Until this cartel is broken up, expect more tragic fiascos like North Korea, Lebanon and Sudan. And expect growing, righteous and increasingly violent rage in the developing world against the virtual monopoly of power enjoyed by the new and old empires of east and west.”[3]

A consequence of this SC dominated organisation is deadlock. As much as the idealistic principles enshrined in the UN Charter are to protect international peace and security, there can be no peace or security when the interests of certain powers are able to trump over human rights and justice. Rwanda underscored that the lives of a million civilians can be still be just as easily lost, even after the traumas of the Khmer Rouge. Russia was defiant against so-called ‘humanitarian intervention’ in Kosovo. In the face of the Iraqi (ongoing) campaign, the SC was unable to prevent the US and UK acting unilaterally. Vested oil and economic interests in Sudan meant that despite widespread recognition of and appeals to prevent the ongoing genocide the SC remains unwilling to act in unison.

“[…] In all cases, the United Nations has promised to uphold the highest principles of international law and then committed sins of omission which were so grievous it has been close to being an accessory to mass murder.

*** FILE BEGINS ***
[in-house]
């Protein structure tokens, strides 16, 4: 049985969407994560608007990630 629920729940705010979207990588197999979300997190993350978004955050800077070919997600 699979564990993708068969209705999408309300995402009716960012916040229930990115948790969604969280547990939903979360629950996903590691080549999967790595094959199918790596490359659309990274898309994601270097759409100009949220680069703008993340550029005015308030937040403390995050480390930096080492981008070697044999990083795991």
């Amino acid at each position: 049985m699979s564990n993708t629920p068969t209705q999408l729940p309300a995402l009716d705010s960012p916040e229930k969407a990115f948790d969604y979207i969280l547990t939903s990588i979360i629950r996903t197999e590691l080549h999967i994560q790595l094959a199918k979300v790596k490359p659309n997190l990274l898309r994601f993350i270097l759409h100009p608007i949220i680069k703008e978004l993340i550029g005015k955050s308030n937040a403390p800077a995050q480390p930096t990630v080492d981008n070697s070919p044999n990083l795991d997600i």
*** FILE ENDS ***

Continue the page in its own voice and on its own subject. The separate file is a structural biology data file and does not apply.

The result is that any totalitarian regime or movement committing crimes against humanity knows it can get away with treating the UN with […] derision […].”


[1] Marjorie Cohn, ‘The Crime of Aggression: What is it and why doesn’t the US want the International Criminal Court to punish it?

[2] General Assembly Resolution 3314 (XXIX), < http://daccessdds.un.org/doc/RESOLUTION/GEN/NR0/739/16/IMG/NR073916.pdf?OpenElement>

[3] Simon Tisdall, ‘The fundamental problem with the UN’, The Observer

1 comment:

Richard@insular said...

PRC aggression against Taiwan is highly inadvisable, since according to the historical and legal record, Taiwan is "an overseas territory under the jurisdiction of the United States of America."

A new lawsuit spelling out the details of Taiwan's international legal status was recently filed in Washington D.C. A complete summary is here -- www.taiwankey.net/dc/suitsuen3.htm